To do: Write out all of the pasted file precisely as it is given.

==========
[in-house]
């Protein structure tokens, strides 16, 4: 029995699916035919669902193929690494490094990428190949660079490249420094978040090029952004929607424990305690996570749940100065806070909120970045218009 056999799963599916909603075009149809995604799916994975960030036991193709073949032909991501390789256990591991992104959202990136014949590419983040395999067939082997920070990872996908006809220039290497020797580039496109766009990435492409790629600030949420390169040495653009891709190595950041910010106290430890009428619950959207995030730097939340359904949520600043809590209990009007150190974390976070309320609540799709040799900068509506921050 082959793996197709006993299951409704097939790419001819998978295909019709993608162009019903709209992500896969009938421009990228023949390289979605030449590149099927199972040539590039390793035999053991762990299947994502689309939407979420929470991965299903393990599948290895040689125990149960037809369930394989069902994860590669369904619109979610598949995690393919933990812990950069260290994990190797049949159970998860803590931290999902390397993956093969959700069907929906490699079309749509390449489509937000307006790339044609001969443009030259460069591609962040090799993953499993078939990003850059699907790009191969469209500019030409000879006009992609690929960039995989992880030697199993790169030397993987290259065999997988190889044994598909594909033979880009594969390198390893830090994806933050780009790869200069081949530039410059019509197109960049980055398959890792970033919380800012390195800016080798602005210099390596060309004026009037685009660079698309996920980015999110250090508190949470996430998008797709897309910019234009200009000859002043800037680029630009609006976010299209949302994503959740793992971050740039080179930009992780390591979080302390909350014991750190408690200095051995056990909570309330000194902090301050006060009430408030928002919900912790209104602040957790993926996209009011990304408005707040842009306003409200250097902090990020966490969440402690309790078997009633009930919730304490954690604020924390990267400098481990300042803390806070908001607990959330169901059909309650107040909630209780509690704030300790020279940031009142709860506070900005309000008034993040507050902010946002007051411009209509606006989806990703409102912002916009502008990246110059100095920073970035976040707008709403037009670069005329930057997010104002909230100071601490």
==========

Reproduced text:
[in-house]
């Protein structure tokens, strides 16, 4: 029995699916035919669902193929690494490094990428190949660079490249420094978040090029952004929607424990305690996570749940100065806070909120970045218009 056999799963599916909603075009149809995604799916994975960030036991193709073949032909991501390789256990591991992104959202990136014949590419983040395999067939082997920070990872996908006809220039290497020797580039496109766009990435492409790629600030949420390169040495653009891709190595950041910010106290430890009428619950959207995030730097939340359904949520600043809590209990009007150190974390976070309320609540799709040799900068509506921050 082959793996197709006993299951409704097939790419001819998978295909019709993608162009019903709209992500896969009938421009990228023949390289979605030449590149099927199972040539590039390793035999053991762990299947994502689309939407979420929470991965299903393990599948290895040689125990149960037809369930394989069902994860590669369904619109979610598949995690393919933990812990950069260290994990190797049949159970998860803590931290999902390397993956093969959700069907929906490699079309749509390449489509937000307006790339044609001969443009030259460069591609962040090799993953499993078939990003850059699907790009191969469209500019030409000879006009992609690929960039995989992880030697199993790169030397993987290259065999997988190889044994598909594909033979880009594969390198390893830090994806933050780009790869200069081949530039410059019509197109960049980055398959890792970033919380800012390195800016080798602005210099390596060309004026009037685009660079698309996920980015999110250090508190949470996430998008797709897309910019234009200009000859002043800037680029630009609006976010299209949302994503959740793992971050740039080179930009992780390591979080302390909350014991750190408690200095051995056990909570309330000194902090301050006060009430408030928002919900912790209104602040957790993926996209009011990304408005707040842009306003409200250097902090990020966490969440402690309790078997009633009930919730304490954690604020924390990267400098481990300042803390806070908001607990959330169901059909309650107040909630209780509690704030300790020279940031009142709860506070900005309000008034993040507050902010946002007051411009209509606006989806990703409102912002916009502008990246110059100095920073970035976040707008709403037009670069005329930057997010104002909230100071601490």